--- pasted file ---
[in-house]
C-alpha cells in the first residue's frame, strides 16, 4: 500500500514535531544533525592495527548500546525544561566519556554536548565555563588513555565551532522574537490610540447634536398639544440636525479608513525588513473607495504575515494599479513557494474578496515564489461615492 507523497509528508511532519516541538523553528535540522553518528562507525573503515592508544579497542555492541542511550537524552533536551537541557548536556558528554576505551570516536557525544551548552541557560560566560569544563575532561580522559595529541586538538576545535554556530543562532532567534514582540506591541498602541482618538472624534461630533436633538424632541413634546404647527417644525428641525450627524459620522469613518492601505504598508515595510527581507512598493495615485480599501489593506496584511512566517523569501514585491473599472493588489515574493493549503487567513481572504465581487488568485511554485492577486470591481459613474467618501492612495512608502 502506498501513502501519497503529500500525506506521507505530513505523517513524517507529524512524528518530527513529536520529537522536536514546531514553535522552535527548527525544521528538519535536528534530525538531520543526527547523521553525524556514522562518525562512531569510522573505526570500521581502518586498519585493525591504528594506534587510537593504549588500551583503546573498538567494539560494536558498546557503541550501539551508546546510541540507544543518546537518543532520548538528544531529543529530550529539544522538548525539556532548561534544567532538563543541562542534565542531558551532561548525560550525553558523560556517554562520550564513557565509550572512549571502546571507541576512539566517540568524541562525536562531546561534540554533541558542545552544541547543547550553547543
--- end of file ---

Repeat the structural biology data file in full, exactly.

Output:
[in-house]
C-alpha cells in the first residue's frame, strides 16, 4: 500500500514535531544533525592495527548500546525544561566519556554536548565555563588513555565551532522574537490610540447634536398639544440636525479608513525588513473607495504575515494599479513557494474578496515564489461615492 507523497509528508511532519516541538523553528535540522553518528562507525573503515592508544579497542555492541542511550537524552533536551537541557548536556558528554576505551570516536557525544551548552541557560560566560569544563575532561580522559595529541586538538576545535554556530543562532532567534514582540506591541498602541482618538472624534461630533436633538424632541413634546404647527417644525428641525450627524459620522469613518492601505504598508515595510527581507512598493495615485480599501489593506496584511512566517523569501514585491473599472493588489515574493493549503487567513481572504465581487488568485511554485492577486470591481459613474467618501492612495512608502 502506498501513502501519497503529500500525506506521507505530513505523517513524517507529524512524528518530527513529536520529537522536536514546531514553535522552535527548527525544521528538519535536528534530525538531520543526527547523521553525524556514522562518525562512531569510522573505526570500521581502518586498519585493525591504528594506534587510537593504549588500551583503546573498538567494539560494536558498546557503541550501539551508546546510541540507544543518546537518543532520548538528544531529543529530550529539544522538548525539556532548561534544567532538563543541562542534565542531558551532561548525560550525553558523560556517554562520550564513557565509550572512549571502546571507541576512539566517540568524541562525536562531546561534540554533541558542545552544541547543547550553547543